RFID passports pwned (and super slowmo's)

Tinfoil hats at the ready, it's IT Blogwatch, in which the UK's new RFID passports get hacked. Don't laugh -- you might get them soon. Not to mention a compilation of awesome slow motion movies from high speed cameras...

Angela Gunn sobers up:

Steve Boggan [has] been spending some quality time this year demonstrating the low quality of the security thinking put into Britain's new "high-tech" passports. The writeup's lengthy, but he gives a great overview of the thinking he and his merry band of experts put into hacking the system and why, whatever the Home Office says, the new systems are in fact potentially far less secure than the old piece-of-paper-examined-by-human-eyes versions. Those among us who carp about "giving the terrorists" ideas -- you crazy security-by-obscurity kids, you know you crack me up -- will most assuredly not be amused.

Cory Doctorow boings:

UK security experts have cracked the sooper sekure new UK biometric passports. It took 48 hours. With £174 worth of sniffer hardware, attackers can read all the personal information off of any of the three million new UK passports in circulation -- and if combined with demonstrated hacks for reading RFIDs at a distance, this could happen from across the room, or even farther. You can then clone the RFID and stick it in another passport (surprise! your identity is now owned by a terrorist!).

Bruce Sterling offers this hard-to-read commentary:

Oh jeez. It's as Neal Stephenson said: cryptography is like a picket fence around your house that consists of one picket ninety miles tall ... The real hell would come if the authorities didn't bother to stare at the passport but simply trusted the signal from the chip. Which was supposed to be the idea in the first place: these arphids are supposed to be making transit SAFER AND FASTER AND MORE CONVENIENT, not just introducing a new level of Rube Goldberg snafu ... Government spooks intend to do all this anyway, and they can't believe that private sector spooks and hobbyists can take the trouble. Rather like the Pentagon unable to believe that Al Qaeda can make serious mischief.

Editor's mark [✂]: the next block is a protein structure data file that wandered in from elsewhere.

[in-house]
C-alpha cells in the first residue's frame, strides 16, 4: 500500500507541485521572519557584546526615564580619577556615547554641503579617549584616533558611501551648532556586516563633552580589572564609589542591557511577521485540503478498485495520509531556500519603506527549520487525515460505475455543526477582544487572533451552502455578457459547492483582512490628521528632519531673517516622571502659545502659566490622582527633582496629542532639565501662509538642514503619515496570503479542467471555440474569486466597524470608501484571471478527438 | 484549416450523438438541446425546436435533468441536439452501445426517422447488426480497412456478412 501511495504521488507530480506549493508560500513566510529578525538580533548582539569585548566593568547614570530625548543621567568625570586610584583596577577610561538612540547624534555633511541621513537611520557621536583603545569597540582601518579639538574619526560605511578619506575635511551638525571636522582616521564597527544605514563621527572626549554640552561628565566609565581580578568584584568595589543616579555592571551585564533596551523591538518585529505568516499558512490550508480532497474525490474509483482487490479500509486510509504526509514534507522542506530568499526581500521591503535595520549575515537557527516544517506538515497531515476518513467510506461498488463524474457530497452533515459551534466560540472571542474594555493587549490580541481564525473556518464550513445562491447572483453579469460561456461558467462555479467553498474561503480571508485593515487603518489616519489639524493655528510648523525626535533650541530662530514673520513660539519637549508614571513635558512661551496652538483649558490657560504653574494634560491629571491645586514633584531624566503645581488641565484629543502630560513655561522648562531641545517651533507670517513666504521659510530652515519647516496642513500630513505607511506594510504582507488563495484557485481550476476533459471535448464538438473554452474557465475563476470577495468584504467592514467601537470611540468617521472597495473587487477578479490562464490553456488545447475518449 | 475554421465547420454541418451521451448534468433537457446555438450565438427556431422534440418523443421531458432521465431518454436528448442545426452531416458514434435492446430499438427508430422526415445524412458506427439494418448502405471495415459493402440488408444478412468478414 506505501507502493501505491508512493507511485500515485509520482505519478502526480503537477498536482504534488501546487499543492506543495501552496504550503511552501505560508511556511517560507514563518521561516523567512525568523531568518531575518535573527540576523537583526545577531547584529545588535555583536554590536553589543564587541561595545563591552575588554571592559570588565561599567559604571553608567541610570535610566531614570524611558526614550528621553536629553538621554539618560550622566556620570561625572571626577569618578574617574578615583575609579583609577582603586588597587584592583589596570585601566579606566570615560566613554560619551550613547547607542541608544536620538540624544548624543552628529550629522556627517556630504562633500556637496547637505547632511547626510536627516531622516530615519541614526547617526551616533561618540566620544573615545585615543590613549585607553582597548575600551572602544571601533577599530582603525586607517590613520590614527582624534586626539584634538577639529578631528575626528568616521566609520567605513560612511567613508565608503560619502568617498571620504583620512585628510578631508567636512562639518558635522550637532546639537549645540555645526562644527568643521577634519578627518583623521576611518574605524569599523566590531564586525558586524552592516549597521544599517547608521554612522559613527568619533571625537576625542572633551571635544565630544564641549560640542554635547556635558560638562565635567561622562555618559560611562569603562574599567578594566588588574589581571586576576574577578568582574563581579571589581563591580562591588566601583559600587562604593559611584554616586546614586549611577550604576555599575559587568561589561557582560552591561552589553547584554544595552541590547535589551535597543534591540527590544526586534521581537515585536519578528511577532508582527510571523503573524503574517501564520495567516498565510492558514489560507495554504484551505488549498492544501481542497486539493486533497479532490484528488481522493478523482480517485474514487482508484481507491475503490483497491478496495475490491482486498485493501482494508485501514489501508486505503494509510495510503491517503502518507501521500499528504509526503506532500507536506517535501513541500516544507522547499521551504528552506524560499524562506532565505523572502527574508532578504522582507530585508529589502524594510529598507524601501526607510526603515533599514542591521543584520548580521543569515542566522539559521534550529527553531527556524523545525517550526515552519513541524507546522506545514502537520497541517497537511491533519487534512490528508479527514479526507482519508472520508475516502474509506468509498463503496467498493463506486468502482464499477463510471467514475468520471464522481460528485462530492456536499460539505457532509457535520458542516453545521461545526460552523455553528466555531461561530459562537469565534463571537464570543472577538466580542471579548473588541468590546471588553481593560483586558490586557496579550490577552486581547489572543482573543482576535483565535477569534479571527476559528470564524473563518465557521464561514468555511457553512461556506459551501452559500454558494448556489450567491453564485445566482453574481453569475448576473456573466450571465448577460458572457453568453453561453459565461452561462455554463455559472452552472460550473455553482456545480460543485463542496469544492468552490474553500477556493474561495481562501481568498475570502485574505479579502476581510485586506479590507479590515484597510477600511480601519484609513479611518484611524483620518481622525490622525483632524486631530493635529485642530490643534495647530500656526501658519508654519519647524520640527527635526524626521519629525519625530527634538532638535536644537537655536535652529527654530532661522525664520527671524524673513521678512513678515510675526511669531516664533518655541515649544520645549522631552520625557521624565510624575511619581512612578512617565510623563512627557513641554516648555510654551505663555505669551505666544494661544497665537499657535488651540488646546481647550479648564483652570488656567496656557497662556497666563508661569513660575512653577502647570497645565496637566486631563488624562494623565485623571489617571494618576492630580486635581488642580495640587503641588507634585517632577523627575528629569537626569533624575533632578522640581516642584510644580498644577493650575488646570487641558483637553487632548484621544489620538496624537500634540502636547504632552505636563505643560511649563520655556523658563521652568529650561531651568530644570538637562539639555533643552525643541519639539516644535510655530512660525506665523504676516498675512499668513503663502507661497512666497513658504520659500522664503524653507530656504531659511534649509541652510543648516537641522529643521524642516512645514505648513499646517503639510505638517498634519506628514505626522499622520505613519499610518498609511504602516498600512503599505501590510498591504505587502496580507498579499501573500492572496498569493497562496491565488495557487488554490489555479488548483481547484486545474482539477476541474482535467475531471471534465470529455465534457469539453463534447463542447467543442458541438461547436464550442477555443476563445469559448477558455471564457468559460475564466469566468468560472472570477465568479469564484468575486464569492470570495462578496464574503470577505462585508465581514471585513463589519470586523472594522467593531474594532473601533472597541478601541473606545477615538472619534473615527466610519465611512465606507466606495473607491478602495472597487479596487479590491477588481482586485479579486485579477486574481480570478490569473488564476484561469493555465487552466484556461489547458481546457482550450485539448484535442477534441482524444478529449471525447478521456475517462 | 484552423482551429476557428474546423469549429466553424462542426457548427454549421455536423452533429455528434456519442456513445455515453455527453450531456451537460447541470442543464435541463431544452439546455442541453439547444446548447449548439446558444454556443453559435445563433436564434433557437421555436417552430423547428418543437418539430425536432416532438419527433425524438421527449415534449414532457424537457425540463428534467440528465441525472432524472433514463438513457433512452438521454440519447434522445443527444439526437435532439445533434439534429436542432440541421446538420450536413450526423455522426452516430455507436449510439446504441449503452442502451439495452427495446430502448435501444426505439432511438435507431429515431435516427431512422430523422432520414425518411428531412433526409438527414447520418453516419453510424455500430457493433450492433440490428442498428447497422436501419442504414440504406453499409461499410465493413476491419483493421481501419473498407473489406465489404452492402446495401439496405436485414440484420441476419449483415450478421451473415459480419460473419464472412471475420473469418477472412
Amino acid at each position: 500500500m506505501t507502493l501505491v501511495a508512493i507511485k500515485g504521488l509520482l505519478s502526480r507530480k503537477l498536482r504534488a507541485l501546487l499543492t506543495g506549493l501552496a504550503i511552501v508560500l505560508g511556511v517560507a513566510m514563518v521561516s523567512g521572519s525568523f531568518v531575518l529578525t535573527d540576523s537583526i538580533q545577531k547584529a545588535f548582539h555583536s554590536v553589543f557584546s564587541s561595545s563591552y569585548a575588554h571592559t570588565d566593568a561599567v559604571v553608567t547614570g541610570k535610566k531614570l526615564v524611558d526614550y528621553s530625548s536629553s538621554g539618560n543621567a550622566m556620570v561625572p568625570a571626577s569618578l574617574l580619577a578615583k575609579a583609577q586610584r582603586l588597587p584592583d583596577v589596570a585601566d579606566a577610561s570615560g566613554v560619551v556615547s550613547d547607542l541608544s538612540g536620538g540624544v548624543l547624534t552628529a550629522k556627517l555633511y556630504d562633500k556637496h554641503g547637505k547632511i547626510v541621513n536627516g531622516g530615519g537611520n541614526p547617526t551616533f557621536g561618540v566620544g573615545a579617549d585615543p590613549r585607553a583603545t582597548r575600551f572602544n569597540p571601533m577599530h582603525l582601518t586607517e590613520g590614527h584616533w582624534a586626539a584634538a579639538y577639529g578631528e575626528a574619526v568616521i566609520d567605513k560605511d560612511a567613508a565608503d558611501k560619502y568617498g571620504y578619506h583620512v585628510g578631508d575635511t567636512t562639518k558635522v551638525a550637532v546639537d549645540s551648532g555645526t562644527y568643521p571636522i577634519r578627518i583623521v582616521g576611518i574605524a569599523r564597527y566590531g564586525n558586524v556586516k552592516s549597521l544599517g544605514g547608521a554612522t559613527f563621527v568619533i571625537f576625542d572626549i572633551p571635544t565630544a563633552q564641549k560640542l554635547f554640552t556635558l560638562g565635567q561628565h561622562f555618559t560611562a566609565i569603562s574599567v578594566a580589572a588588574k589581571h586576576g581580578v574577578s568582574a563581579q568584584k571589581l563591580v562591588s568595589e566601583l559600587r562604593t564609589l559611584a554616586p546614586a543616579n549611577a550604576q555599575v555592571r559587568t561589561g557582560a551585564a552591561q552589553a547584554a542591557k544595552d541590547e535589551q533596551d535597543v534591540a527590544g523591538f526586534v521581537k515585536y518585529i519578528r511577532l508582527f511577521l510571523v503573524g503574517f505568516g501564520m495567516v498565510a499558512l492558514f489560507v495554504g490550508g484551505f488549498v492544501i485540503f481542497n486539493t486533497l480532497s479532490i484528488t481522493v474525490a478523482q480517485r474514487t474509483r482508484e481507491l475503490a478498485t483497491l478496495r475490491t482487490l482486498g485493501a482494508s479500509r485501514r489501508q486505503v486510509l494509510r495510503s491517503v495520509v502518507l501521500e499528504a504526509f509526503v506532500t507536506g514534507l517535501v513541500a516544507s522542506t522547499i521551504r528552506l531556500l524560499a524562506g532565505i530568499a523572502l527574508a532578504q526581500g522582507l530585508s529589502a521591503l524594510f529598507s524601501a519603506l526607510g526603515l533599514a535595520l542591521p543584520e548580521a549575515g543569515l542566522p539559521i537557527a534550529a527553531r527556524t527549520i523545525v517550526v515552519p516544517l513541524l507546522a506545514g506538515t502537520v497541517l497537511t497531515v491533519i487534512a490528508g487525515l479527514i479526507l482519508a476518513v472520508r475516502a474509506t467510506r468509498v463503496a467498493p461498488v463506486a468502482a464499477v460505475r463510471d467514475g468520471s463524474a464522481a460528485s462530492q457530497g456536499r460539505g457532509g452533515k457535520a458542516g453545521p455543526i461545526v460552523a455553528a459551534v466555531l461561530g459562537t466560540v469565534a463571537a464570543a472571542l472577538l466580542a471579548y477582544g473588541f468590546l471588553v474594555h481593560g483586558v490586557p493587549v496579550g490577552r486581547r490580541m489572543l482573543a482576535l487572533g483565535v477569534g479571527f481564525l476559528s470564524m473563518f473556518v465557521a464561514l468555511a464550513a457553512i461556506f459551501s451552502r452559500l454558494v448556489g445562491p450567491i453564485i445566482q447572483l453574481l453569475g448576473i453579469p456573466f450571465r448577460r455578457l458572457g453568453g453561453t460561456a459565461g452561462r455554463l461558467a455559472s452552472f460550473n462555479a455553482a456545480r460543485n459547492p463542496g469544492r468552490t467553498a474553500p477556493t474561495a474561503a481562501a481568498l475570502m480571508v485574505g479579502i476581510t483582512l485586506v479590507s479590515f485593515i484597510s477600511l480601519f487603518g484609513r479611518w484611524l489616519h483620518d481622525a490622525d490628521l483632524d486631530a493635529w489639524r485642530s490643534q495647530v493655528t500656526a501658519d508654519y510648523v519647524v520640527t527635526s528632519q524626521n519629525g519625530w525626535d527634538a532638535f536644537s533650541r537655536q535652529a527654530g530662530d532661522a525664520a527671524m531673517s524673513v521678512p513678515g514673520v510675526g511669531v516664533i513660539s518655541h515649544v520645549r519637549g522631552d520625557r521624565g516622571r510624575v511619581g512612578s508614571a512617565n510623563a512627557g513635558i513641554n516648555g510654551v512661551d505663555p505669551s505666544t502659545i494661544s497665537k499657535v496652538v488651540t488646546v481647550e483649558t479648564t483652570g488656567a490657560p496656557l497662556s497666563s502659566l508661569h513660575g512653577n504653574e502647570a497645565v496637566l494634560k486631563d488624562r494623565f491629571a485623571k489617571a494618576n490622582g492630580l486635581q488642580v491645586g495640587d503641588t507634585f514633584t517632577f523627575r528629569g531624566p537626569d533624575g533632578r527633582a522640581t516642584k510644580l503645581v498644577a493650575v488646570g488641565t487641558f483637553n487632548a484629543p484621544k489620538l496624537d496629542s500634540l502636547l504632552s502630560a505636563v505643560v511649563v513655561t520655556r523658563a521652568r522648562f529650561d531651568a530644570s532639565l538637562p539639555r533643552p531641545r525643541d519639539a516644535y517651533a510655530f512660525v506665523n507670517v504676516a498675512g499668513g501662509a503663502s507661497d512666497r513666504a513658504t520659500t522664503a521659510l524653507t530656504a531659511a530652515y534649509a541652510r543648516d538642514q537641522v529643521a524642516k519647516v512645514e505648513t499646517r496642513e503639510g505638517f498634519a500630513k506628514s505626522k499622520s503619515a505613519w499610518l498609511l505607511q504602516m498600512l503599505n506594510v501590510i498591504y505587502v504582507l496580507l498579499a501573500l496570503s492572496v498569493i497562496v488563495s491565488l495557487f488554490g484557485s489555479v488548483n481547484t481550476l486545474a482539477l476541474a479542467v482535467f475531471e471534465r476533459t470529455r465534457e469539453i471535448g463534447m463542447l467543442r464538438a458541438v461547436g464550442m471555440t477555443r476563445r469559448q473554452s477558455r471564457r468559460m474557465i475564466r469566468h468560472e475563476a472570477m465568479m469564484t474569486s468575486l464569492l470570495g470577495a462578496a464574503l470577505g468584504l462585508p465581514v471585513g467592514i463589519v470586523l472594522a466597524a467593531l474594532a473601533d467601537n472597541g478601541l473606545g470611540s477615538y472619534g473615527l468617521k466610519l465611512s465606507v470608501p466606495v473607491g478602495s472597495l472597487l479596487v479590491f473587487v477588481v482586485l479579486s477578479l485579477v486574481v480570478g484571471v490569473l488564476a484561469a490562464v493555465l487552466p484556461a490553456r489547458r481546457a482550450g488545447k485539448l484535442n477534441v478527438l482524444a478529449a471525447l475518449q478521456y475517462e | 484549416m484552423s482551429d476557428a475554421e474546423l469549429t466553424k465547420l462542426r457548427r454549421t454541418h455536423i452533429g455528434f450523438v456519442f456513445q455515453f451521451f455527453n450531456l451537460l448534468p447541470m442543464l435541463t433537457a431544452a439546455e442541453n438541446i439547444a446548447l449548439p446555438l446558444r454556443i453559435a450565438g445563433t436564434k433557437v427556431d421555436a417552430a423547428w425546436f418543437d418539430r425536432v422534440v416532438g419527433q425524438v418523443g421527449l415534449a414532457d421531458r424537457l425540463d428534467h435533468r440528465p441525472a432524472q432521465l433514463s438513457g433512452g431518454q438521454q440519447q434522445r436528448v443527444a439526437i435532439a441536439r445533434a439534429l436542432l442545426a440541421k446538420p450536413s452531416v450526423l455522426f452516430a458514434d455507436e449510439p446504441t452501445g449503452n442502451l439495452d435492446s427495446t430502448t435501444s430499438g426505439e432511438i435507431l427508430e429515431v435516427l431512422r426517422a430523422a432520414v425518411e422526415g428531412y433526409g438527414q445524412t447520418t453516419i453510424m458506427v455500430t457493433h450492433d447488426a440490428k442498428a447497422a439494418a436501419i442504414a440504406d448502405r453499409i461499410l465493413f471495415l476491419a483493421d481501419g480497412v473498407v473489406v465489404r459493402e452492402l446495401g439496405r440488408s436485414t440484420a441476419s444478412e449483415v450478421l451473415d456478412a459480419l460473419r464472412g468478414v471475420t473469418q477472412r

They did this, not because they want to make private citizens more secure against ID theft, but because they want to install huge databases that track the movements of civil populations generally. The point of electronic ID is to input a suspect passport number and see every place that guy's been in the last 20 years. Then you compare that the movements of other known malefactors and you've got an instant Al Qaeda winnowing-machine. Of course some individuals will suffer, but compared to the awesome imaginary benefits of Total Information Awareness.

Mike Masnick dishes the dirt:

There's been an odd rush by governments to move to RFID passports, even though there are serious concerns about how secure they really are ... It is, admittedly, a limited crack, but it could potentially be used to make a clone RFID chip for a counterfeit passport. While the UK government claims this crack is no big deal, you'd have to think that it shouldn't take long for other problems to show up as well.

Matthew Wharton wonders if the US is next:

The UK ... Identity and Passport Service ... opted to use RFID chips to store the data in accordance to standards drawn up by the International Civil Aviation Organization. The use of RFID to store the data is bad enough but the ICAO standard also directs that the key used to access the data should be comprised of , in the following order, the passport number, the holder's date of birth and the passport expiry date, all of which are contained on the printed page of the passport.